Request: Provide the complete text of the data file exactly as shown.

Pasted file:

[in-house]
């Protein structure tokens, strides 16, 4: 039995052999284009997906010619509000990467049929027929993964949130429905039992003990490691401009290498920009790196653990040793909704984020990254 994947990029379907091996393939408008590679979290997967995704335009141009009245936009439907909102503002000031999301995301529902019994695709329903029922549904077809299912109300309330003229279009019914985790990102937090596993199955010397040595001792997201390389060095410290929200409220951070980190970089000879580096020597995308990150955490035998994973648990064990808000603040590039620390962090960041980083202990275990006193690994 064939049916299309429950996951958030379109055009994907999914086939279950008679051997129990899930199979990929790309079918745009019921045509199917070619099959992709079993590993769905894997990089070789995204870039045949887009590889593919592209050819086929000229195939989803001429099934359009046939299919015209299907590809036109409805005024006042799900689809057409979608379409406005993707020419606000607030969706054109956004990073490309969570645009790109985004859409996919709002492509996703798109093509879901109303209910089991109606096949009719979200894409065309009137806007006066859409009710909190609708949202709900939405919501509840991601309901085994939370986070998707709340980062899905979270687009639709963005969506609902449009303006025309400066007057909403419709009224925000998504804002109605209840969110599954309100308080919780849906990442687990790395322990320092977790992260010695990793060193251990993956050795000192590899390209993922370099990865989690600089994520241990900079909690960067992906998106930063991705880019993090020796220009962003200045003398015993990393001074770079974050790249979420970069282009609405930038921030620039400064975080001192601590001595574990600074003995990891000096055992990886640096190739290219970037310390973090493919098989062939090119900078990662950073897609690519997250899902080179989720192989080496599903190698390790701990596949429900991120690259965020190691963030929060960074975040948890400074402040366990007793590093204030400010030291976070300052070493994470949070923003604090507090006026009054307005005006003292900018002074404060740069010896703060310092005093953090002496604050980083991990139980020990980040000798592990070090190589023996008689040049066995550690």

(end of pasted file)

[in-house]
């Protein structure tokens, strides 16, 4: 039995052999284009997906010619509000990467049929027929993964949130429905039992003990490691401009290498920009790196653990040793909704984020990254 994947990029379907091996393939408008590679979290997967995704335009141009009245936009439907909102503002000031999301995301529902019994695709329903029922549904077809299912109300309330003229279009019914985790990102937090596993199955010397040595001792997201390389060095410290929200409220951070980190970089000879580096020597995308990150955490035998994973648990064990808000603040590039620390962090960041980083202990275990006193690994 064939049916299309429950996951958030379109055009994907999914086939279950008679051997129990899930199979990929790309079918745009019921045509199917070619099959992709079993590993769905894997990089070789995204870039045949887009590889593919592209050819086929000229195939989803001429099934359009046939299919015209299907590809036109409805005024006042799900689809057409979608379409406005993707020419606000607030969706054109956004990073490309969570645009790109985004859409996919709002492509996703798109093509879901109303209910089991109606096949009719979200894409065309009137806007006066859409009710909190609708949202709900939405919501509840991601309901085994939370986070998707709340980062899905979270687009639709963005969506609902449009303006025309400066007057909403419709009224925000998504804002109605209840969110599954309100308080919780849906990442687990790395322990320092977790992260010695990793060193251990993956050795000192590899390209993922370099990865989690600089994520241990900079909690960067992906998106930063991705880019993090020796220009962003200045003398015993990393001074770079974050790249979420970069282009609405930038921030620039400064975080001192601590001595574990600074003995990891000096055992990886640096190739290219970037310390973090493919098989062939090119900078990662950073897609690519997250899902080179989720192989080496599903190698390790701990596949429900991120690259965020190691963030929060960074975040948890400074402040366990007793590093204030400010030291976070300052070493994470949070923003604090507090006026009054307005005006003292900018002074404060740069010896703060310092005093953090002496604050980083991990139980020990980040000798592990070090190589023996008689040049066995550690």